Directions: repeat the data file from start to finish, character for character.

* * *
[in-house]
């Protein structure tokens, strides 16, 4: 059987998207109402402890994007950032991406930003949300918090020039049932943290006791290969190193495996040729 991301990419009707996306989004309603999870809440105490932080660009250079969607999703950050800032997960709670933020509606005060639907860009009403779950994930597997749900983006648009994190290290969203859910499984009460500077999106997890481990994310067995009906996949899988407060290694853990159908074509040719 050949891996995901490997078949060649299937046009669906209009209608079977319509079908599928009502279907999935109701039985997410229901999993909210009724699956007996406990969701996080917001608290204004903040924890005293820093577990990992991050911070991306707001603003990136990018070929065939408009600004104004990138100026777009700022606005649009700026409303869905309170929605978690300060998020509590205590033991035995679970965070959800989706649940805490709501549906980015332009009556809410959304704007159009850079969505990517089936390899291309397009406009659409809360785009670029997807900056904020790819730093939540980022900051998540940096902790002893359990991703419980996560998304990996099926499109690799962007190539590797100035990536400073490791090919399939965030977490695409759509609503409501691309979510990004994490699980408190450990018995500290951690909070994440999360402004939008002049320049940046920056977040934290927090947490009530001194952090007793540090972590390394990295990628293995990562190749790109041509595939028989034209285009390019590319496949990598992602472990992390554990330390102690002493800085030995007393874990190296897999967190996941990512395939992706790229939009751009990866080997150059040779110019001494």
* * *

[in-house]
């Protein structure tokens, strides 16, 4: 059987998207109402402890994007950032991406930003949300918090020039049932943290006791290969190193495996040729 991301990419009707996306989004309603999870809440105490932080660009250079969607999703950050800032997960709670933020509606005060639907860009009403779950994930597997749900983006648009994190290290969203859910499984009460500077999106997890481990994310067995009906996949899988407060290694853990159908074509040719 050949891996995901490997078949060649299937046009669906209009209608079977319509079908599928009502279907999935109701039985997410229901999993909210009724699956007996406990969701996080917001608290204004903040924890005293820093577990990992991050911070991306707001603003990136990018070929065939408009600004104004990138100026777009700022606005649009700026409303869905309170929605978690300060998020509590205590033991035995679970965070959800989706649940805490709501549906980015332009009556809410959304704007159009850079969505990517089936390899291309397009406009659409809360785009670029997807900056904020790819730093939540980022900051998540940096902790002893359990991703419980996560998304990996099926499109690799962007190539590797100035990536400073490791090919399939965030977490695409759509609503409501691309979510990004994490699980408190450990018995500290951690909070994440999360402004939008002049320049940046920056977040934290927090947490009530001194952090007793540090972590390394990295990628293995990562190749790109041509595939028989034209285009390019590319496949990598992602472990992390554990330390102690002493800085030995007393874990190296897999967190996941990512395939992706790229939009751009990866080997150059040779110019001494």